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Thursday, July 21, 2016

Soundtrack Review: #TheMusicofDCComicsV2

The Music of DC Comics, V2 is an odd outpouring of superhero love.

Review by Matt Cummings

In the 100+ year history of film, the recent rise and popularity of superhero movies and television shows has represented a relatively small blip on the radar. And yet, the music behind them have in some cases been around since the advent of television. In 2010, that history was celebrated in the exceptional The Music of DC Comics: 75th Anniversary Collection. A greatest hits collection, the disc mined themes from both animated and live-action television, as well as film. And while publisher WaterTower Music is hoping for the same success with this month's release of Volume 2, it's more confusing and not-that-impressive than a must-buy collection.

Composers from across the genre are represented here, from John Williams and Hans Zimmer to Arthur Kobb and Blake Neely. Among my favorites are the unearthing of The Justice League of America by Hoyt Curtain - a take-off to his theme for Battle of The Planets - as well as Danny Elfman's terrific theme for Batman: The Animated Series. But there's also a serious amount of terrible music here: Korb's The Ballad of Batman John Williams' Flying Sequence, Korb's The Theme of The Justice League of America, and at least a dozen others. I'm not kidding that some of these themes should have been left in dusty corners of DC's vaults, because they really are terrible.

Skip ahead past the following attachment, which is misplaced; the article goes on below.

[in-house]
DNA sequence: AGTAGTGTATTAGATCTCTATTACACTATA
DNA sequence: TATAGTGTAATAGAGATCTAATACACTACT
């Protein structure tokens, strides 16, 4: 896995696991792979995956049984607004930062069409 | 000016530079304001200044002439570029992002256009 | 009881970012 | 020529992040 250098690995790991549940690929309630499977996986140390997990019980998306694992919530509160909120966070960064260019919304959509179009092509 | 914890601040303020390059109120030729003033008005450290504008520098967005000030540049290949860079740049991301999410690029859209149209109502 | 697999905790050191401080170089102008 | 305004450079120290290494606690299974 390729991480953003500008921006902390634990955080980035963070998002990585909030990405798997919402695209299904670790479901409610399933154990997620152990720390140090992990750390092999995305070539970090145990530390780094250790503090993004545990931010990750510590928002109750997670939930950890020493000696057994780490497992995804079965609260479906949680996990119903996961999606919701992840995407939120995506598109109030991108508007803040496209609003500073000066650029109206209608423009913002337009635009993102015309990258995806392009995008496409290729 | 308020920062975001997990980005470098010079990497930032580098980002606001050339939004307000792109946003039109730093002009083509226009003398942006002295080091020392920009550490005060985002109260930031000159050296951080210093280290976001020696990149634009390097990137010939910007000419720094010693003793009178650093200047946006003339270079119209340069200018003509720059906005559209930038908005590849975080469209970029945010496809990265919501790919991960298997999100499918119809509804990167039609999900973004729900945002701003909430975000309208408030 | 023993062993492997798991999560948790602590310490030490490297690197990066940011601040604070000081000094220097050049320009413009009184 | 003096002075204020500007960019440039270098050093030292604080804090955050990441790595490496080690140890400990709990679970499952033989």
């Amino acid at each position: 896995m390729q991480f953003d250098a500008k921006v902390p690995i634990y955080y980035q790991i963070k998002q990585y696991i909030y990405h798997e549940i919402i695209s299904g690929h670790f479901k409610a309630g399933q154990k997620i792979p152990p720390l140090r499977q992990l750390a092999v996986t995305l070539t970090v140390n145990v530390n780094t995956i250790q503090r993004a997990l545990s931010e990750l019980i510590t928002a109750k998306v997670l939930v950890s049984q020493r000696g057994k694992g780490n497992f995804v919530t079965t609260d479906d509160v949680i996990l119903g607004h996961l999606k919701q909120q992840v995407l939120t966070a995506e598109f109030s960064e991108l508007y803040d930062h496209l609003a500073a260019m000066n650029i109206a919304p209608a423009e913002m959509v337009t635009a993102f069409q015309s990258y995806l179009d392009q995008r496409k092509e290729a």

Take a track like Robin's Theme by Sun Ra and the Blues Project. While I love me some freeform jazz any day of the week, its inclusion here as some sort of historical retrospective just doesn't work. Fans of these types of collections want their favorite themes in one place so they can video- or board-game, assemble their figures collection, or engage in other sorts of nerd-dom. This collection isn't going to achieve that, unless you've been unable to find a couple of rare gems that have been lovingly preserved here. One of them is definitely not The Adventures of Superpup

But just when you think the album is a total loss, Track 23 - DC's Legends of Tomorrow Theme by Blake Neely - arrives to save the day. It's short (only 50 seconds) but apparently it was created specifically for this album. Let's hope Neely will get the chance to release that series' exceptional music at some point. For now, we are treated to several of his themes including Supergirl and a couple of battle pieces from Arrow. But then it's back to the blahse, including Track 24, 1966's Metamorpho and Get Your Cape On from Supergirl. No wonder it was moved from CBS to CW. It's just bad. Granted, 11 of these tracks have been unreleased up to this point, but they're really only good for historical purposes.

WaterTower's The Music of DC Comics, V2 is really only for the biggest of superhero fans who want to learn about the diversity of themes that have permeated the timeline. This is certainly not as good as the 75th Anniversary Collection, but there are a few great pieces here that might be worth single downloads. I'm not sure I can recommend this collection, even though we're treated to a few rare gems and several of the recent themes from CW's properties. We've been gifted so many great soundtracks in 2016 that you're advised to purchase one of those and limit your spending here to single tracks.

The 29 track Music of DC Comics: Volume 2 is now available on CD and digitally. A double-vinyl version of the album is coming soon.

Discuss this review with fellow SJF fans on Facebook. On Twitter, follow us at @SandwichJohnFilms, and follow author Matt Cummings at @mfc90125.

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